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Wagner v. Smith

United States District Court, Fifth Circuit

August 29, 2013

LYLE M. WAGNER, Petitioner,
v.
ARTHUR SMITH, ET AL., Respondents.

MEMORANDUM OPINION

MICHAEL P. MILLS, District Judge.

This matter comes before the court on the pro se petition of Lyle M. Wagner for a writ of habeas corpus under 28 U.S.C. § 2254. The State has moved to dismiss the petition, and Lyle has responded. The matter is ripe for resolution. For the reasons set forth below, the State's motion will be granted and the petition dismissed for failure to exhaust state remedies.

Facts and Procedural Posture

The Petitioner, Lyle Wagner, is in the custody of the Mississippi Department of Corrections and is currently housed at the Mississippi State Penitentiary in Parchman, Mississippi. Wagner pled guilty to one count of conspiracy to manufacture methamphetamine in the Circuit Court of Desoto County, Mississippi. On January 4, 2013, he was sentenced to serve six years in the custody of the Mississippi Department of Corrections ("MDOC"), with five years post-release supervision. See ECF, Doc. 6, p. 7-10. According to the records of the Mississippi Supreme Court Clerk's office and the office of the Desoto County Circuit Clerk, Wagner has not filed a motion for post-conviction relief.

In his current habeas corpus petition, filed on April 26, 2013, Wagner raises the following issues pro se (as summarized by the State):

Ground One. Petitioner's arrest was unjust and illegal.
Ground Two. Violation of Petitioner's right to a speedy trial.
Ground Three. Petitioner did not receive a warrant or an arraignment hearing.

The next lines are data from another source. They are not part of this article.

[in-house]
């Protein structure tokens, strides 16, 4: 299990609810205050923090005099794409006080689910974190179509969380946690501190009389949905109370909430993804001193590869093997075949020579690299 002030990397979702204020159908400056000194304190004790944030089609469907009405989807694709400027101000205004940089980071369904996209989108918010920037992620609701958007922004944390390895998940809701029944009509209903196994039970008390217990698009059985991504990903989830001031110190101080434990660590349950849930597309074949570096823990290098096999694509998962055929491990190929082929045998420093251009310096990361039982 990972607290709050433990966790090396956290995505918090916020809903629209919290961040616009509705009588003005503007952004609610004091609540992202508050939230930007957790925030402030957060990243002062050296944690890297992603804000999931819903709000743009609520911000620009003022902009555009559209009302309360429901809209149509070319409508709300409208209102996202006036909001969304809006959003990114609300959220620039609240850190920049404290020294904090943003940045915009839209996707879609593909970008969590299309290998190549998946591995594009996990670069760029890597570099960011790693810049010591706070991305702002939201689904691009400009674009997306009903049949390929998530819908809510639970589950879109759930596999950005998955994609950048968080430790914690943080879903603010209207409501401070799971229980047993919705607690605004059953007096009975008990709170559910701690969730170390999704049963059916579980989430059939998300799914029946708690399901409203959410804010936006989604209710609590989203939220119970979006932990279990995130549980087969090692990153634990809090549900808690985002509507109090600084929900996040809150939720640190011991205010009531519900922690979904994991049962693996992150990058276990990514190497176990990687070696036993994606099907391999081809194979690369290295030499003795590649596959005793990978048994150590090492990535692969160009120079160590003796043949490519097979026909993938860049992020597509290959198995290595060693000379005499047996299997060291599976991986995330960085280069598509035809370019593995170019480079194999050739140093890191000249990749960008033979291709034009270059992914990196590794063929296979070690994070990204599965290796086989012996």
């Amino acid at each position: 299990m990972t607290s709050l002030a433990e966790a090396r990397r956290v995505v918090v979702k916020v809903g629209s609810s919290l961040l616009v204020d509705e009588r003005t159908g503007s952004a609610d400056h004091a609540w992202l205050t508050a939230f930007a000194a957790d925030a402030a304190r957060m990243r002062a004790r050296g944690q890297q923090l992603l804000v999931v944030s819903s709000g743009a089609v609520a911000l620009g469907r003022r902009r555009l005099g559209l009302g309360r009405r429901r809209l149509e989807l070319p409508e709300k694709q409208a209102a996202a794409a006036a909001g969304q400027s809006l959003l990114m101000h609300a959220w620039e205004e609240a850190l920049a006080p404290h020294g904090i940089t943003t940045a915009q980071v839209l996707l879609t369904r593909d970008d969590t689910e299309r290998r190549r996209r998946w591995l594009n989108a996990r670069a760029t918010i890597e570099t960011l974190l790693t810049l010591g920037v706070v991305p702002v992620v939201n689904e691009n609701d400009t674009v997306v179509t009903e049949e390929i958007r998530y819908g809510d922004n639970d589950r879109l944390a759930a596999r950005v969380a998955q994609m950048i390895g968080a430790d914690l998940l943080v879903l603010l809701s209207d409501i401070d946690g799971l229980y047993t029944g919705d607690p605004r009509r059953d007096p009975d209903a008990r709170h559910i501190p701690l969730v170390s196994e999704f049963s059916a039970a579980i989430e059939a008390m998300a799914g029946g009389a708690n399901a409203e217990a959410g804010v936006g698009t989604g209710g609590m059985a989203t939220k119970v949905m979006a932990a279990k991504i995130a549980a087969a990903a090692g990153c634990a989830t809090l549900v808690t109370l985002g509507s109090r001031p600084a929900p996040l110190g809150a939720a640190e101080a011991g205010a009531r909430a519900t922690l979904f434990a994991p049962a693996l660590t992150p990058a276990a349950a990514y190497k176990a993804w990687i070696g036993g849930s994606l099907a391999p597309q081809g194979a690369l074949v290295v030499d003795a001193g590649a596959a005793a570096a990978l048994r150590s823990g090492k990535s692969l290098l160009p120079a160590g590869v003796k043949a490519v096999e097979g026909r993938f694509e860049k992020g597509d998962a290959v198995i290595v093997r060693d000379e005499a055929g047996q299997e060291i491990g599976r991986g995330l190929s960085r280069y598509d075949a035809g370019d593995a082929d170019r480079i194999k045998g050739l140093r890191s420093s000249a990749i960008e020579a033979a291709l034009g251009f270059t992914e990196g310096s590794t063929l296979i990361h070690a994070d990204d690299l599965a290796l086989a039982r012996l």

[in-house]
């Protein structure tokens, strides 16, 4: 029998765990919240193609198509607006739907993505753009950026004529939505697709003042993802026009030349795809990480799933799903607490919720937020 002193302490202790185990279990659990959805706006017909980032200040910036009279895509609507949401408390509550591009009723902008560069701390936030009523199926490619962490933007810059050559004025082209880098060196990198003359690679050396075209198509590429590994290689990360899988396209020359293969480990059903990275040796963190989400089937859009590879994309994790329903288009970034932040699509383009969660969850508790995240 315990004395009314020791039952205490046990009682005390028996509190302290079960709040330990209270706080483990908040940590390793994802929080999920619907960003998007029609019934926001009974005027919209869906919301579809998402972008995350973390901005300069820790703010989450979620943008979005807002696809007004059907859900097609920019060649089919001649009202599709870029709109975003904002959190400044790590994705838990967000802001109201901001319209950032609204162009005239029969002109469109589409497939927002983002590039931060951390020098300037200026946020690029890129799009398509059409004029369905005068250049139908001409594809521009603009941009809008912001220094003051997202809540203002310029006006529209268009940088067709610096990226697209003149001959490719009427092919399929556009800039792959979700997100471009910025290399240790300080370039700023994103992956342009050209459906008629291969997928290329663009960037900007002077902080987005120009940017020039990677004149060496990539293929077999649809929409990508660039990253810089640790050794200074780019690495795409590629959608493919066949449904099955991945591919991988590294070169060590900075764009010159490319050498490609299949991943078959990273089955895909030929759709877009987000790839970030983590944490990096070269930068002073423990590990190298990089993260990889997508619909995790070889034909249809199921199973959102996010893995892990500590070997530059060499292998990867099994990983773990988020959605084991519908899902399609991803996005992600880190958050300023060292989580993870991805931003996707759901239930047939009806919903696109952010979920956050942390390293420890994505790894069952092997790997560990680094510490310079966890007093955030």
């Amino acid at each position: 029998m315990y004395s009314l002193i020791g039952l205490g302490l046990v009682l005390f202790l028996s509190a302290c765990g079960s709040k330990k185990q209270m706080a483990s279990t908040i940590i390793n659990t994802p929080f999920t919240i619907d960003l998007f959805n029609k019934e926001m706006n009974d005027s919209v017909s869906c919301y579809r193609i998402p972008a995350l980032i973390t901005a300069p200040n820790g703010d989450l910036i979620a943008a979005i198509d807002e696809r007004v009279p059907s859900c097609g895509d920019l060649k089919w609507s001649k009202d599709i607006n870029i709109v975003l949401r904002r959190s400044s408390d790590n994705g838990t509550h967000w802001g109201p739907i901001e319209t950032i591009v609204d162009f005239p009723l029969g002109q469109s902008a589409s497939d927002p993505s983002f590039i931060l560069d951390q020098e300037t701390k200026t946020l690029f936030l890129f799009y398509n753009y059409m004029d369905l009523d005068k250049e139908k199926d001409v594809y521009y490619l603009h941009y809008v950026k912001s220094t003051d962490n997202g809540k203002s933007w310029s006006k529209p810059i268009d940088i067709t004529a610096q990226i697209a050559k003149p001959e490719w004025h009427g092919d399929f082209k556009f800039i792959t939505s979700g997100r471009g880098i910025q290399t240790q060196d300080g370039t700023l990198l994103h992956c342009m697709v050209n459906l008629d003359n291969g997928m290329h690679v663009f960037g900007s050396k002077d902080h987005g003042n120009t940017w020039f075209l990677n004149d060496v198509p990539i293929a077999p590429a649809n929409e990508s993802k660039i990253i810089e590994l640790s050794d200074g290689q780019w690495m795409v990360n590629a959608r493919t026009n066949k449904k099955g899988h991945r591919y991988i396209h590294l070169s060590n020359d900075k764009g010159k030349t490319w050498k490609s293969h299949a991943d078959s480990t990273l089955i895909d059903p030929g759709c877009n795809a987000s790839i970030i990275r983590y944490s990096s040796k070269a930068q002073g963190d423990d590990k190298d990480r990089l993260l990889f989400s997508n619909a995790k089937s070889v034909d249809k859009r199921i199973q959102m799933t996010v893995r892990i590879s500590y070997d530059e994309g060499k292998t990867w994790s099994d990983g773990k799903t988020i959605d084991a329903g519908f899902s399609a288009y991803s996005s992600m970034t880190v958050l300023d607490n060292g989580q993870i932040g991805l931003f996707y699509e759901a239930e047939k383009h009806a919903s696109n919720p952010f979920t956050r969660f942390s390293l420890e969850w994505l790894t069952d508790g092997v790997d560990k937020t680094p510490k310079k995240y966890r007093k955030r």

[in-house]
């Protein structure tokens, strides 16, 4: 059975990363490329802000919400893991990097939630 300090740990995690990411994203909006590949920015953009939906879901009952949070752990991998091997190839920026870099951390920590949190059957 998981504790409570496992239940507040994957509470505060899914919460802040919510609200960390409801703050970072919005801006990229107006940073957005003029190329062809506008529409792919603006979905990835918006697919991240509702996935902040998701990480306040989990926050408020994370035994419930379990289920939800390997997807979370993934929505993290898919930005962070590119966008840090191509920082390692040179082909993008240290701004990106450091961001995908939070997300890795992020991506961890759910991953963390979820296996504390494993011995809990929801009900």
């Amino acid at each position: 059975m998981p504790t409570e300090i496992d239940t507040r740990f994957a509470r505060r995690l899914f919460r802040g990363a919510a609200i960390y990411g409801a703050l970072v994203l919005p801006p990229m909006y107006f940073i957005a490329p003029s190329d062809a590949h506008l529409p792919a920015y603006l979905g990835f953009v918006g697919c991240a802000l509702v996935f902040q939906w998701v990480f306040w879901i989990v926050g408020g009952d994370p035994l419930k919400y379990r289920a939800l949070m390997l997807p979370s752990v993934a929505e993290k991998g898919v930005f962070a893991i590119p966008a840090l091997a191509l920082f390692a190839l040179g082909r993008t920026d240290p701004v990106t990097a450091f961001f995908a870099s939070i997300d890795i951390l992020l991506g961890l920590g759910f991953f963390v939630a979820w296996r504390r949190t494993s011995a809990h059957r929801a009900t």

Ground Four. Petitioner pleaded guilty without knowing of testimony of codefendants.
Ground Five. Petitioner disputes the prior convictions presented by the state at sentencing.

Wagner requests that this court vacate his conviction and release him from incarceration - or to grant him a sentence reduction hearing.

Discussion

This case is governed by 28 U.S.C. § 2254, which provides in part:

(b)(1) An application for a writ of habeas corpus on behalf of a person in custody pursuant to the judgment of a State court shall not be granted unless it appears that -
(A) the applicant has exhausted the state remedies available in the courts of the State; or
(B) (i) there is an absence of available State corrective process; or
(ii) circumstances exist that render such process ineffective to protect the rights of the appellant.
...
(c) An applicant shall not be deemed to have exhausted the remedies available in the courts of the State, within the meaning of this section, if he has the right under the law of the State to raise, by any available procedure, the question presented.

28 U.S.C. § 2254(b)(1) and (c).

In inmate seeking federal habeas corpus relief in must exhaust "all claims in state court under § 2254(b) prior to requesting federal collateral relief." Sterling v. Scott, 26 F.3d 29, 30 (5th Cir. 1994). To satisfy the exhaustion requirement, the applicant must present his claims to the state's highest court and provide state courts an fair opportunity to pass upon the claims. O'Sullivan v. Boerckel, 526 U.S. 838, 119 S.Ct. 1728, 67 USLW 3682 (1999); see also Carter v. Estelle, 677 F.2d 427, 442-44 (5th Cir. 1982), modified on other grounds, 691 F.2d 777 (5th Cir. 1982), cert. denied, 460 U.S. 1056 (1983); Dupuy v. Butler, 837 F.2d 699, 702 (5th Cir. 1989).

Wagner has not, however, exhausted his claims in state court. Wagner has available state remedies through which to exhaust his claims, as he may file a motion for post-conviction relief in the state trial court within three years of the entry of the judgement of conviction - and appeal any adverse decision to the Mississippi Supreme Court. MISS. CODE ANN. § 99-39-5 and § 99-39-7. Wagner will have exhausted his state remedies only after presenting his claims to the state's highest court in a procedurally proper manner. He has not yet done so.

As Wagner has not exhausted his remedies in state court, the instant petition will be dismissed without prejudice. See 28 U.S.C. § 2254(b)(1) and (c), supra; O'Sullivan v. Boerckel, 526 U.S. 838, 119 S.Ct. 1728, 67 USLW 3682 (1999); Rose v. Lundy, 455 U.S. 509 (1982); Duckworth v. Serrano, 454 U.S. 1 (1981). A final judgment consistent with this memorandum opinion will issue today.

SO ORDERED.


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